Israeli Foreign Minister Avigdor Lieberman on Sunday said the re-election of Iranian President Mahmoud Ahmadinejad means that the time has finally come for the international community to take action against Iran’s defiant nuclear program.
Lieberman stressed that the problem with Iran was never just about Ahmadinejad, but about a national policy. With Ahmadinejad’s controversial electoral win, it is clear the powers that be in Iran are determined to push forward with that policy.
Deputy Foreign Minister Danny Ayalon added that if there was any hope in America and Europe that the election would bring change in Iran and soften its positions, that hope must now be thrown out the window, and a real plan of action formed.
Meanwhile, senior members of US President Barack Obama’s administration told The New York Times that he intends to press on with plans to hold dialogue with the Iranian regime. Obama has refused Israeli requests that he put a firm time limit on talks, and commit to stronger action if diplomacy fails to curb Iran’s nuclear program.
In an interview with ABC News last week, US Secretary of State Hillary Clinton suggested that America no longer plans to directly defend Israel if Iran launches a nuclear attack against the Jewish state.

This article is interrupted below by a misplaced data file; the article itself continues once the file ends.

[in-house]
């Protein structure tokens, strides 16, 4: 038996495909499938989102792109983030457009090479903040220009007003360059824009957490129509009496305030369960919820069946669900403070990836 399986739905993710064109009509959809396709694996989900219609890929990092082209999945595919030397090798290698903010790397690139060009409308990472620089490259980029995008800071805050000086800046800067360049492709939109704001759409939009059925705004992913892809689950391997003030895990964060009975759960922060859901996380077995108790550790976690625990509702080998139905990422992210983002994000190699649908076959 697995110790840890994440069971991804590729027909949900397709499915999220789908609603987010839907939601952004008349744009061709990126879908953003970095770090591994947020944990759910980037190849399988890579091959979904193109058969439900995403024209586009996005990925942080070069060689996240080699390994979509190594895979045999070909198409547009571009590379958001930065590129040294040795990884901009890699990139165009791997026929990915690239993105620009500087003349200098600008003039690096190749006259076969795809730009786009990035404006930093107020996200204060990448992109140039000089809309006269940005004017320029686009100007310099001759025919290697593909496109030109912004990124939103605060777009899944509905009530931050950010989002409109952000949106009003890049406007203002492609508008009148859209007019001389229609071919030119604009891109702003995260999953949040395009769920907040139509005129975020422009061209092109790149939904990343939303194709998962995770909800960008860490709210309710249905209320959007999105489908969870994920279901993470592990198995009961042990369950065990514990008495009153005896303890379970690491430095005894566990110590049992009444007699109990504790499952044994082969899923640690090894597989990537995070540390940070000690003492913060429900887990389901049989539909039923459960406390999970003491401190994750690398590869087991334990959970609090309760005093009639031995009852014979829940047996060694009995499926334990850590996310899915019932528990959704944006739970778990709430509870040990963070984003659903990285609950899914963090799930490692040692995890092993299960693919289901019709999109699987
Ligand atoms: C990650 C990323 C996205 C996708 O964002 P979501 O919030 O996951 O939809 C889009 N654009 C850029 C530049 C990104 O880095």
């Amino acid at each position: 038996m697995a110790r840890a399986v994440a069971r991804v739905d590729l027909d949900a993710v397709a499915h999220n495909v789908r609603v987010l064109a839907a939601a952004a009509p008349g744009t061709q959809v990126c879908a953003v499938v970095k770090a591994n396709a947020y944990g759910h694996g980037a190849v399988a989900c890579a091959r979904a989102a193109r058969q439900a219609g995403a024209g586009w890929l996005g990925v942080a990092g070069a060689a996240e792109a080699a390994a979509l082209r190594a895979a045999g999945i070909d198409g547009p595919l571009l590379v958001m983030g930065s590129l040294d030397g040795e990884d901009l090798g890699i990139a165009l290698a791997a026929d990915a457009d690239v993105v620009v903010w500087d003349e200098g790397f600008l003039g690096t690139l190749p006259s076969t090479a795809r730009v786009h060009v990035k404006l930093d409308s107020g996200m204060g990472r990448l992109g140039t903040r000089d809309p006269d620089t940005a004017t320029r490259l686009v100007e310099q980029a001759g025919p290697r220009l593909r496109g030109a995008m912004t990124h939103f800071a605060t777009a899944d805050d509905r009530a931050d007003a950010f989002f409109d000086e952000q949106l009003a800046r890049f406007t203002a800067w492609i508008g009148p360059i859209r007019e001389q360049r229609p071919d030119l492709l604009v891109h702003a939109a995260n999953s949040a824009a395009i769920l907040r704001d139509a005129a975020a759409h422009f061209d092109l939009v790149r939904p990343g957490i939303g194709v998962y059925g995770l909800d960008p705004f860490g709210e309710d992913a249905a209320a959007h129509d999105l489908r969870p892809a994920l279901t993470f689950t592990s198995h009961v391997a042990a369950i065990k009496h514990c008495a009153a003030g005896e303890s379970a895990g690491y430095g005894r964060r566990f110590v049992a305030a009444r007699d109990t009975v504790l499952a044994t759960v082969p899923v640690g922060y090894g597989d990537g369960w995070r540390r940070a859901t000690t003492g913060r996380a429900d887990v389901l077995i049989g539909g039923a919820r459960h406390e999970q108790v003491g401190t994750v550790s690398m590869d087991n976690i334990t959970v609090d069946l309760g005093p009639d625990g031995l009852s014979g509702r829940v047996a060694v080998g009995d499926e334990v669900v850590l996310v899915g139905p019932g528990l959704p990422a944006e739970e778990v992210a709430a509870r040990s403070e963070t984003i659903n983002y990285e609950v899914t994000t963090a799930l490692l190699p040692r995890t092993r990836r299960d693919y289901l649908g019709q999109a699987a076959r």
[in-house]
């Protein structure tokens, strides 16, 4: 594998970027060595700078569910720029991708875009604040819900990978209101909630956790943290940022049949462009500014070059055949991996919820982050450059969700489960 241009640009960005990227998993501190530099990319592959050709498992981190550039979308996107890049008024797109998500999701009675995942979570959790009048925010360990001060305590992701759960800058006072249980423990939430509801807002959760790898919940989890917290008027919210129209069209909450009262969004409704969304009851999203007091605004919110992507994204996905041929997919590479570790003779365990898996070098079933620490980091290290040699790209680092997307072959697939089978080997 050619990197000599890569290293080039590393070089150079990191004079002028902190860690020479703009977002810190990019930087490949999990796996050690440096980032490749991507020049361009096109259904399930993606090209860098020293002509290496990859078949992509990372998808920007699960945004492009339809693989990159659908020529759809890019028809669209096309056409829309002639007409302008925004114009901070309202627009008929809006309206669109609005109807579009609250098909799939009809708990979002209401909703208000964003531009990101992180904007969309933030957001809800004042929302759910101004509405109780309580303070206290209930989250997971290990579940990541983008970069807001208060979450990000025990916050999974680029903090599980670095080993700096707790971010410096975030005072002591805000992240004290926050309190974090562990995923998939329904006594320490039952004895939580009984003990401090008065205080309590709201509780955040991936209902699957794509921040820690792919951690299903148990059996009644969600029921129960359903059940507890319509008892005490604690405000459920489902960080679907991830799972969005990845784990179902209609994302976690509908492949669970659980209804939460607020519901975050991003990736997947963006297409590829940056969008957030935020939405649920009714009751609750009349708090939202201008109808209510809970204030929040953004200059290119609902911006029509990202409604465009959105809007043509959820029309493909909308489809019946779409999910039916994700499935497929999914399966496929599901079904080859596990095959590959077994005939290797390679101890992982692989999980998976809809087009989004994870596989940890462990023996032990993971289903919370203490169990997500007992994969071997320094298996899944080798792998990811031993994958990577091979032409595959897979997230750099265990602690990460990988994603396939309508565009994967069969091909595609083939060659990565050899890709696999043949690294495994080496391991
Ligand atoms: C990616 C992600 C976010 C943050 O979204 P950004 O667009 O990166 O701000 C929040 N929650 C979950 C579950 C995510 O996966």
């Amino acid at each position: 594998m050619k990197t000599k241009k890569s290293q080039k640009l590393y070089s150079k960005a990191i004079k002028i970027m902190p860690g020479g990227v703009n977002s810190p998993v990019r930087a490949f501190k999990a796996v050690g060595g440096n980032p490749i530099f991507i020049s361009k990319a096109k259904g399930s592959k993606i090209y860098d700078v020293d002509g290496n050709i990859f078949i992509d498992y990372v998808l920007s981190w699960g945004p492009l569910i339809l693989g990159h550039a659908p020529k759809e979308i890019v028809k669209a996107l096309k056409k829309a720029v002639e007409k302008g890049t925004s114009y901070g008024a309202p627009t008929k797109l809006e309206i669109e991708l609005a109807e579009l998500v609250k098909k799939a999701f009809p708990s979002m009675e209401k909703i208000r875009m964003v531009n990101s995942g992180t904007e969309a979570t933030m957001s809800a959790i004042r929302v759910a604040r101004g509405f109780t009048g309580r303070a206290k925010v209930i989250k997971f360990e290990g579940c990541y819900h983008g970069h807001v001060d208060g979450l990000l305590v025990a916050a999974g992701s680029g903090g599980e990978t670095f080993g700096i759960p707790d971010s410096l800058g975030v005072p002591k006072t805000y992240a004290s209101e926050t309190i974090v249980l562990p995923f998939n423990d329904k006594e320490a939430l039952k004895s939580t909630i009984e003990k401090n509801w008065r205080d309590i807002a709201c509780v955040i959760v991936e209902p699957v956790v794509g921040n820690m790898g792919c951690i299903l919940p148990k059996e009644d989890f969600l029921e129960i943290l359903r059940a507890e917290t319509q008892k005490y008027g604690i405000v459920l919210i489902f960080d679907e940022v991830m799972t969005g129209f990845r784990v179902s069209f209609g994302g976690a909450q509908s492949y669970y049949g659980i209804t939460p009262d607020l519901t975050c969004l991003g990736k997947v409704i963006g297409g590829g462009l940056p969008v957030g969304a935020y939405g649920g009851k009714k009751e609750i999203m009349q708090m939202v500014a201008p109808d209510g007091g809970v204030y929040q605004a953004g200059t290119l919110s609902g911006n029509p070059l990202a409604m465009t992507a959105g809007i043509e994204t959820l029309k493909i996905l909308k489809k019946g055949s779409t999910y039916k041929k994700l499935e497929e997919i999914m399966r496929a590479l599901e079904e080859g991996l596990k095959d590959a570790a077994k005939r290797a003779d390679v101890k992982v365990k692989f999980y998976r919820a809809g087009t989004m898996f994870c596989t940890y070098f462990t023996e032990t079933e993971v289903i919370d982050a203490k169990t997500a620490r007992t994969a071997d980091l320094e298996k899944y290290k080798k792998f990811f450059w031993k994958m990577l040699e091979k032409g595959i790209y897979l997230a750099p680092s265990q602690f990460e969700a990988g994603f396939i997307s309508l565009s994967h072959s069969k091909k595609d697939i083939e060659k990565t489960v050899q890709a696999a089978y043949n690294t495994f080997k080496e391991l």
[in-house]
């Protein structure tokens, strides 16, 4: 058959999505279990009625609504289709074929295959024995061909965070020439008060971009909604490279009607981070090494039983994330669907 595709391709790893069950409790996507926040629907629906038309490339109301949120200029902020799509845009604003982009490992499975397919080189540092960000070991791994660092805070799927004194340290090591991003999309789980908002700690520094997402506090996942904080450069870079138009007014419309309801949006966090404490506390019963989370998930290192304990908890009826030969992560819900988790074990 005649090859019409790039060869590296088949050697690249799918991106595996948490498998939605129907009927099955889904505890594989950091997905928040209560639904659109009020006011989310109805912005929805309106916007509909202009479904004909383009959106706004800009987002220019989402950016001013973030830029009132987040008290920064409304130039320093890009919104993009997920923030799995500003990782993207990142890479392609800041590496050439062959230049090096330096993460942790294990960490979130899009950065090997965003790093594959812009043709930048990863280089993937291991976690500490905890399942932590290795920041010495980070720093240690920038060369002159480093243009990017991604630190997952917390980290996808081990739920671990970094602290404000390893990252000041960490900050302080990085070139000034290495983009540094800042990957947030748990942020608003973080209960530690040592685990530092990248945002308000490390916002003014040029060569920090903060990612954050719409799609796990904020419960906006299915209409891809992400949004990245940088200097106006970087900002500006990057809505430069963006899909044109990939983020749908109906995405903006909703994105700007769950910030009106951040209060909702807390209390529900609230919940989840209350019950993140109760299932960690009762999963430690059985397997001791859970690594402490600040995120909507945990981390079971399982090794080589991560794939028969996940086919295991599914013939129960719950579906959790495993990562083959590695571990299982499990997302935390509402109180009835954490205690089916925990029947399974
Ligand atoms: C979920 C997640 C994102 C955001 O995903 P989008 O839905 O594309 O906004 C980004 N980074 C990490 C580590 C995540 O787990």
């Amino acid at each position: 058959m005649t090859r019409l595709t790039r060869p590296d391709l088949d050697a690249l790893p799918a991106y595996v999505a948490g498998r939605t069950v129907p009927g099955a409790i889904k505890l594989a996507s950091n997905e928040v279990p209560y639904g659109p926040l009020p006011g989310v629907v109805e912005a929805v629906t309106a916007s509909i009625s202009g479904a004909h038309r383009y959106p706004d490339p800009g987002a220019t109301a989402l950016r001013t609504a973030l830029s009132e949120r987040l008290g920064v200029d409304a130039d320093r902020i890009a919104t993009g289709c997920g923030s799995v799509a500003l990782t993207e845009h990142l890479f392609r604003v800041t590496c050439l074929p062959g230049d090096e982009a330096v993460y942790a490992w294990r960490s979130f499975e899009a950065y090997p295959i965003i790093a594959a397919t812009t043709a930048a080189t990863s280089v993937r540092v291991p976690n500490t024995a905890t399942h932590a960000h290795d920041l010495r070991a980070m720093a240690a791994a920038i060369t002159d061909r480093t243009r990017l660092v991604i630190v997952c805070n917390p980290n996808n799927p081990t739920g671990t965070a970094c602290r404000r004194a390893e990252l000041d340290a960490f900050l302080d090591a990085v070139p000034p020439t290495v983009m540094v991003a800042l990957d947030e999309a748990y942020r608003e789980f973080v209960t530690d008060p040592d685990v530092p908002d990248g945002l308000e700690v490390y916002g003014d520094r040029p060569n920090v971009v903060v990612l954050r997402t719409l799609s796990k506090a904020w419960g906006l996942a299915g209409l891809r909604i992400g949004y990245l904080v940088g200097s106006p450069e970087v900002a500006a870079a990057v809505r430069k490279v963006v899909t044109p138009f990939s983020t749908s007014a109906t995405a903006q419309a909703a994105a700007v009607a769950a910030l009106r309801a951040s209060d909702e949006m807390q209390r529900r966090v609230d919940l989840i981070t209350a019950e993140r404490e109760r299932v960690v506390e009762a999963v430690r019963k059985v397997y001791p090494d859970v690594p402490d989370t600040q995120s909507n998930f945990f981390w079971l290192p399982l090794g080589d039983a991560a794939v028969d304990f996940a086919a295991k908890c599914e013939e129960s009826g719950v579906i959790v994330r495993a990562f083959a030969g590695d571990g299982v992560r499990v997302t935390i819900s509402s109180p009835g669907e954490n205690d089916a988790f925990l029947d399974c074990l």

Clinton said that if Iran attacked Israel with nuclear weapons today it would face some sort of “retaliation.”
When reminded by her interviewer that during the 2008 presidential campaign Clinton said an Iranian nuclear attack on Israel would elicit a massive American military response, she attempted to sidestep the issue. When pressed further, Clinton repeated that an Iranian attack on Israel would bring some kind of retaliation, but refused to commit to a direct American response.
Many Israelis have been counting on an American nuclear umbrella to deter any hostile Iranian intentions, but some now fear Iran is being signaled that attacking Israel won’t cost them nearly as much as previously feared.
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